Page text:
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I am not a financial planner so take what I write with a grain of salt.

The process of having a plan is not just about the money but it should include your company and eventually you may sell merge etc and or if you retire how is the company going to carry on. Succession planning And corporate hierarchy/structure should be part of the plan to run the company when you want to step aside.

Another big aspect is retirement and figuring out where and how much you will need is important. And if you have more than you could possibly spend and you don’t have kids you still have to figure out a plan for your net worth and what to do with it. Without getting personal, if you have family, you have to think long and hard about who gets what and what the implications are. Are they responsible etc? I have seen some bad outcomes from things like this.

Like you said, it comes down to trust and risk management and how you want to manage your money but a plan is essential. Also financial planning is evolutionary and ongoing and should be updated/reviewed/changed at some interval.
 
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Outstanding replies all, thank you! How do you suggest locating and screening a financial planner?
 
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I am going to defer to @Akdare since he worked in the industry but talking to business owners like you might yield some firms/people to look at. Another option for comparison is your brokerage house and many offer those services. Depending on your relationship with them, they might do a plan for a reduced cost.

Some links to peruse.

CFP

FINRA
 
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Ever company that manages other peoples money has bad advisors , medium advisors, and good advisors. The company name means nothing. It is the person sitting across the desk from you. Take to people you know. Don't ask if they like him or her but is your account is going up and for how many years. How is your account doing in both good and bad times. That is the best way to fine the right person.
 
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Another option for comparison is your brokerage house and many offer those services.
I use TD Ameritrade and that's how I did find the first one. TD Ameritrade no longer uses them, for the same reason(s) I dropped them. That doesn't mean it's not an avenue, it is, thanks for reminding me of that.
 
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I actually have a recommendation for you. Just sent you a PM
 
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The companies I worked at all used the 401k provider of their choice but the one most often used was Fidelity, so I used Fidelity for about the past 20 years. At first I did my own selections from their funds and did ok, investing 17% annually for 30 years - usually just buried my head in the sand and threw money at it, knowing that I was a ways off from retirement and I could weather the ups and downs (like 2008 - ouch).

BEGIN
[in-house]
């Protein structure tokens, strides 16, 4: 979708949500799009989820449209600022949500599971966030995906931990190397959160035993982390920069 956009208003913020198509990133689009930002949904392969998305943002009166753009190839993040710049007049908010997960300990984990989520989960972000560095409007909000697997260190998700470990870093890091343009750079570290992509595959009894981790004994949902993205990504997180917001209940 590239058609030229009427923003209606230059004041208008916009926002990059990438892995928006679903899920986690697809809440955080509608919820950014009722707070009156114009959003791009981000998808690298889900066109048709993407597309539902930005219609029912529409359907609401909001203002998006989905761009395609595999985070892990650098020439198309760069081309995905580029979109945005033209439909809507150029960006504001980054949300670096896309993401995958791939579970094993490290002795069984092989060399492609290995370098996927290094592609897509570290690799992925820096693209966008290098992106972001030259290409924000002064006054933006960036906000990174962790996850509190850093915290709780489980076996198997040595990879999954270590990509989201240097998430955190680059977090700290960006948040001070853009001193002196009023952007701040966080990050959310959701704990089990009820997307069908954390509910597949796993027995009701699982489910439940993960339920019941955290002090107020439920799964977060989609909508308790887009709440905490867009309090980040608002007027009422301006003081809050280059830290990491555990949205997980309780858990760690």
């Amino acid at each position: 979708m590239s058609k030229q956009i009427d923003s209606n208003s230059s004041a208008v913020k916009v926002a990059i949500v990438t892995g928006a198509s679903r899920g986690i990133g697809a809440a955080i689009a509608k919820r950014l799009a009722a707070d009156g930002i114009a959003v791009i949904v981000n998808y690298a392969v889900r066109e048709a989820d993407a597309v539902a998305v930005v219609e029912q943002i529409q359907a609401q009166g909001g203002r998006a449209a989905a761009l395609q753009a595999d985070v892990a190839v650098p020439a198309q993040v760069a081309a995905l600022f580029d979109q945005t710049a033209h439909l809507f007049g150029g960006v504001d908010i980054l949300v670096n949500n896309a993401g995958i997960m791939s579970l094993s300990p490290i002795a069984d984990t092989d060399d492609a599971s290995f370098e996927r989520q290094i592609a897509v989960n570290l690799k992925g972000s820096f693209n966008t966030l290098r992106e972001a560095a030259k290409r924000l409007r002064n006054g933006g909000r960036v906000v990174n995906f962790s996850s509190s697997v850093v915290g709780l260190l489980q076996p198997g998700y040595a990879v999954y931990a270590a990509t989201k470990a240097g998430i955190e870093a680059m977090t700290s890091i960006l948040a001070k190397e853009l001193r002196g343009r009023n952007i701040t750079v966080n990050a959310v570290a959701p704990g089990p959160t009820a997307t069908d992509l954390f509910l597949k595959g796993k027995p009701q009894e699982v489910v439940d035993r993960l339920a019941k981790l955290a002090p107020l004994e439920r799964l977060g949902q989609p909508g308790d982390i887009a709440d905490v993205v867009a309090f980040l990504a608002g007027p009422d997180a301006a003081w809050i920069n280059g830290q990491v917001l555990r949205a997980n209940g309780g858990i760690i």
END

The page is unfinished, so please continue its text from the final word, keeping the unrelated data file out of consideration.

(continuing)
As I neared retirement, the planner side became much more important as I needed to have a plan for the future support of my nest egg. I contacted Fidelity, made an appointment and went in, several times. We got all of our info that he requested and then "undressed", as was mentioned earlier and gave him all the financial assets (both now and upcoming, like SSA) / monthly spend info we had or predicted. He also asked of my nestegg, both now and future, how much I wanted to be risk free and how much risk I could tolerate for the rest. We locked a portion in ladder CDs and annuities to keep that money safe and left the remainder in the market to keep growing and supporting my nest egg. Since my nest egg is with Fidelity, everything we decided, we bought right then and there and he stuffed all that info into his planning software and out came the plan for me to live by until I was 92. It showed me what my withdrawal amount would be year over year based on the info we provided him and how much of my nestegg is still there based on my investment strategy. This kind of planning I could not have done by myself and I'm glad I have him as an advisor. Just before the pandemic really took off I met with him and he explained if the stuff hit the fan, how much actual money I could lose and how much is safe. I started panicking as I saw my egg drop by $150k in like a week and I contacted him - he said that I should stay calm, we had a plan and had talked all the scenarios through, just stay calm. Boy that was hard but now the egg is almost back to where it was before the big dive, in March. As they say, you don't lose in a down market until you sell.
So my advise is having a plan is good. If you're many years away from retirement, make a plan on the % you want to invest every pay check and stick with it. I was with a 401k provider so I was investing in funds, not individual stocks. As you get closer to retirement, you need the help of a CFP to help you. Once it's done, you just ride the waves of that planning. My $.02